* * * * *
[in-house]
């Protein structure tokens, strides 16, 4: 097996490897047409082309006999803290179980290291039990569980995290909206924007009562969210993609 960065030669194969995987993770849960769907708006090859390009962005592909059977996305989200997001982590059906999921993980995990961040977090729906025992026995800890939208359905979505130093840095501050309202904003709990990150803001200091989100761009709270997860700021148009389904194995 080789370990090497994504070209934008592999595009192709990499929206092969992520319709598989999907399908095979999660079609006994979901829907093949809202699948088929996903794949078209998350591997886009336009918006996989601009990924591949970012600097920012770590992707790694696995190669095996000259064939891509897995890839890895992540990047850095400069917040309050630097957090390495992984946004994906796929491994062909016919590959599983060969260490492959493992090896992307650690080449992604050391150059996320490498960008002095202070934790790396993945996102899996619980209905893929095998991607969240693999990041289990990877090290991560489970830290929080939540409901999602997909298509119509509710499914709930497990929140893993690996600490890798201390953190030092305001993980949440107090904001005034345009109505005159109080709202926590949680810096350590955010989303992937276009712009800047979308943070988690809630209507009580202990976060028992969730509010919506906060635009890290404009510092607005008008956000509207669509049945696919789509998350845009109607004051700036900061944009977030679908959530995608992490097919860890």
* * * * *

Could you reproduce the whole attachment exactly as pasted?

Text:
[in-house]
């Protein structure tokens, strides 16, 4: 097996490897047409082309006999803290179980290291039990569980995290909206924007009562969210993609 960065030669194969995987993770849960769907708006090859390009962005592909059977996305989200997001982590059906999921993980995990961040977090729906025992026995800890939208359905979505130093840095501050309202904003709990990150803001200091989100761009709270997860700021148009389904194995 080789370990090497994504070209934008592999595009192709990499929206092969992520319709598989999907399908095979999660079609006994979901829907093949809202699948088929996903794949078209998350591997886009336009918006996989601009990924591949970012600097920012770590992707790694696995190669095996000259064939891509897995890839890895992540990047850095400069917040309050630097957090390495992984946004994906796929491994062909016919590959599983060969260490492959493992090896992307650690080449992604050391150059996320490498960008002095202070934790790396993945996102899996619980209905893929095998991607969240693999990041289990990877090290991560489970830290929080939540409901999602997909298509119509509710499914709930497990929140893993690996600490890798201390953190030092305001993980949440107090904001005034345009109505005159109080709202926590949680810096350590955010989303992937276009712009800047979308943070988690809630209507009580202990976060028992969730509010919506906060635009890290404009510092607005008008956000509207669509049945696919789509998350845009109607004051700036900061944009977030679908959530995608992490097919860890």